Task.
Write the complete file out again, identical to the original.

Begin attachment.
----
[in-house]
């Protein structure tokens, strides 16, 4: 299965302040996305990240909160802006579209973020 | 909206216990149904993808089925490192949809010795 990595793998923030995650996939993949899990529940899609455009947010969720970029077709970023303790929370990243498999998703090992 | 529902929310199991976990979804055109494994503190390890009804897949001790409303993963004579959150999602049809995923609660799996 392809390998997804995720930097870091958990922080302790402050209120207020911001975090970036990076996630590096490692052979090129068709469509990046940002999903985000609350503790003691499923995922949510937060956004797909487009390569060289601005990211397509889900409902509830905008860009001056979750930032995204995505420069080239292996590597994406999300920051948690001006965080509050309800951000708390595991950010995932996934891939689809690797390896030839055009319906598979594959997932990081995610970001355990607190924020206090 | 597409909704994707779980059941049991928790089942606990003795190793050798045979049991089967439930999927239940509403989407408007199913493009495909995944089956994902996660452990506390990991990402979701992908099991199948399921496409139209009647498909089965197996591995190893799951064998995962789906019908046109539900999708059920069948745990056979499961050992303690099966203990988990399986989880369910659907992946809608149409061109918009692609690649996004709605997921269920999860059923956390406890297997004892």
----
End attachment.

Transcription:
[in-house]
């Protein structure tokens, strides 16, 4: 299965302040996305990240909160802006579209973020 | 909206216990149904993808089925490192949809010795 990595793998923030995650996939993949899990529940899609455009947010969720970029077709970023303790929370990243498999998703090992 | 529902929310199991976990979804055109494994503190390890009804897949001790409303993963004579959150999602049809995923609660799996 392809390998997804995720930097870091958990922080302790402050209120207020911001975090970036990076996630590096490692052979090129068709469509990046940002999903985000609350503790003691499923995922949510937060956004797909487009390569060289601005990211397509889900409902509830905008860009001056979750930032995204995505420069080239292996590597994406999300920051948690001006965080509050309800951000708390595991950010995932996934891939689809690797390896030839055009319906598979594959997932990081995610970001355990607190924020206090 | 597409909704994707779980059941049991928790089942606990003795190793050798045979049991089967439930999927239940509403989407408007199913493009495909995944089956994902996660452990506390990991990402979701992908099991199948399921496409139209009647498909089965197996591995190893799951064998995962789906019908046109539900999708059920069948745990056979499961050992303690099966203990988990399986989880369910659907992946809608149409061109918009692609690649996004709605997921269920999860059923956390406890297997004892």